New York | The Solar Impulse 2 aircraft was soaring over the western Atlantic, one of the most difficult legs of its record-breaking bid to fly across the globe using only solar energy. The plane, which took off from New York’s JFK airport around 2:30 AM (1200 IST yesterday), is piloted by Swiss adventurer Bertrand Piccard, who is expected to spend approximately 90 hours – during which he will take only short naps – crossing the Atlantic.
It’s my first time taking off from JFK, Piccard said over a live feed from the aircraft as he headed off into the night sky en route to Spain’s Seville Airport. As of 9:30 PM in New York (0700 IST today), the plane was near Canada’s Nova Scotia and turning east to begin its ocean crossing after hugging the North American coast during the day.
Piccard noted in a blog post that he gets to experience a Strawberry Moon from the plane – an astrological phenomenon that occurs when there’s a full moon on the Summer Solstice, the longest day of the year. He will have a bright full moon to guide me across the Atlantic Ocean in my solar-powered airplane.
The voyage marks the first solo transatlantic crossing in a solar-powered airplane and is expected to last four consecutive days and nights, depending on weather. The plane, which is no heavier than a car but has the wingspan of a Boeing 747, is being flown on its 35,400- kilometre trip in stages with two pilots – Piccard and Swiss entrepreneur Andre Borschberg – taking turns at the controls.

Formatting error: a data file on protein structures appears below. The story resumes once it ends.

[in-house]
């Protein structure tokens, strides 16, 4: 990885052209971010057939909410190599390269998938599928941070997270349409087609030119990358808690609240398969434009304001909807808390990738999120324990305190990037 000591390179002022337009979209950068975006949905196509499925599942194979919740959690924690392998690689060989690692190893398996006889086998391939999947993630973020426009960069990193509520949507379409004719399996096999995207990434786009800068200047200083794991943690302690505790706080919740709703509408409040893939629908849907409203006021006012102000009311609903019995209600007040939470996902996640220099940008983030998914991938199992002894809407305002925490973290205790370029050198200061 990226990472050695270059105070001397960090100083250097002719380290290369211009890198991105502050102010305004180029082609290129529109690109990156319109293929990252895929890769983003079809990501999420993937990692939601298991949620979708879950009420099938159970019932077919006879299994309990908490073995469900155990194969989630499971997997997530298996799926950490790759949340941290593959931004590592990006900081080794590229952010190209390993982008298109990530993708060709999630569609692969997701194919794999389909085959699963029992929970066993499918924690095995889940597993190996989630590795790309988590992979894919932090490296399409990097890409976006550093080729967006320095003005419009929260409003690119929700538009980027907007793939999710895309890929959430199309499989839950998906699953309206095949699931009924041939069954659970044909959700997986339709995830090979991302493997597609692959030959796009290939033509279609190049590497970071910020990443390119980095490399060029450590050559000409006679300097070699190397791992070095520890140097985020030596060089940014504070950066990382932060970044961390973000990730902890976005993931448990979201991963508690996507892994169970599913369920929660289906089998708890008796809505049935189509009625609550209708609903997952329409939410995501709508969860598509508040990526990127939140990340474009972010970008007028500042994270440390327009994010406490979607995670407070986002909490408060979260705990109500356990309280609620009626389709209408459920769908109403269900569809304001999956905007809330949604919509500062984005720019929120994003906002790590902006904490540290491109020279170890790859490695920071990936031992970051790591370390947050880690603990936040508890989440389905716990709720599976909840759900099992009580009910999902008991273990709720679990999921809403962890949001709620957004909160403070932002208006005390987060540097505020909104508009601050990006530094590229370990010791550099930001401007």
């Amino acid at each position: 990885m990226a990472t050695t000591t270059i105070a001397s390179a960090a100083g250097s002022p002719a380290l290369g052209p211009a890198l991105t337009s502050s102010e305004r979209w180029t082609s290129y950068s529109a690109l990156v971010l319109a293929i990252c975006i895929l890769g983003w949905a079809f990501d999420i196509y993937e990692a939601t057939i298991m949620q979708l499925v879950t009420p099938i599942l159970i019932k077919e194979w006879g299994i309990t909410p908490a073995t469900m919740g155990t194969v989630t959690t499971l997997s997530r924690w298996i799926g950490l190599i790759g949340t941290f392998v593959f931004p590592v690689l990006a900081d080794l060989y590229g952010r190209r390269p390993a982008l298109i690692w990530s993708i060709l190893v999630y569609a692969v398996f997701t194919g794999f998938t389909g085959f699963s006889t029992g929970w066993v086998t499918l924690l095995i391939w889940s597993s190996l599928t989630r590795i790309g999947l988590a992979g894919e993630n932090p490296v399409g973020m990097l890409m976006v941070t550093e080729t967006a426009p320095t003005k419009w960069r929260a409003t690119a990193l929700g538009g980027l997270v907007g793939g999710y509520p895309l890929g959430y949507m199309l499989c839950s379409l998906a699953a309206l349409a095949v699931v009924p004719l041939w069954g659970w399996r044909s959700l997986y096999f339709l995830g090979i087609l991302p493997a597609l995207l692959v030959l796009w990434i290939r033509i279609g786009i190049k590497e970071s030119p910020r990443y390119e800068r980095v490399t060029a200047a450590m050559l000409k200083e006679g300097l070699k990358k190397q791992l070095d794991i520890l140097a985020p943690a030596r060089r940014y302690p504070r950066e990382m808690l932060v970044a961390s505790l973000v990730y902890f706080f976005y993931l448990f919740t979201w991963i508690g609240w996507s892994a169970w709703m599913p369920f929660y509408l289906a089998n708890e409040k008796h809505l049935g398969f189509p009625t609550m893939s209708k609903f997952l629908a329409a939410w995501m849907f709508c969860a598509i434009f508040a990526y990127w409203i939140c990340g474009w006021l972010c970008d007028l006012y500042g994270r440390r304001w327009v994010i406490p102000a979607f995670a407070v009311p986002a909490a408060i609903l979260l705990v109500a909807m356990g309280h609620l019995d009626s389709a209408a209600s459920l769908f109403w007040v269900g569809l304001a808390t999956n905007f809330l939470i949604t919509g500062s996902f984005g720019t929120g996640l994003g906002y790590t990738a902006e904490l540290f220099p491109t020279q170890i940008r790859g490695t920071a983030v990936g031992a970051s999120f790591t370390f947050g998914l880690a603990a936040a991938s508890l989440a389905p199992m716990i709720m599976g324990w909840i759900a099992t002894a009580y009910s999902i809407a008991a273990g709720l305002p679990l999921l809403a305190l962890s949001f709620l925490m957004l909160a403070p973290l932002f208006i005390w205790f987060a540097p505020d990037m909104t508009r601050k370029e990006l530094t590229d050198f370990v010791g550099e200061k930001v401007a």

The pair have flown alternating legs of the journey, with Borschberg piloting the flight’s final Pacific stage, a 4,000- mile flight between Japan and Hawaii. The 118-hour leg smashed the previous record for the longest uninterrupted journey in aviation history.
The plane, now on the 15th leg of its east-west trip, set out on March 9, 2015 in Abu Dhabi, and has flown across Asia and the Pacific to the United States with the sun as its only source of power. Smooth takeoff and all #Si2 systems have been checked here at the Mission Control Center for the #Atlantic Crossing, Borschberg posted on Twitter soon after Solar Impulse 2 was off the ground.
A few hours into the flight, which could be tracked via internet on the solarimpulse.com website, the flight team wrote that the flight was blessed with a beautiful day without a single cloud.
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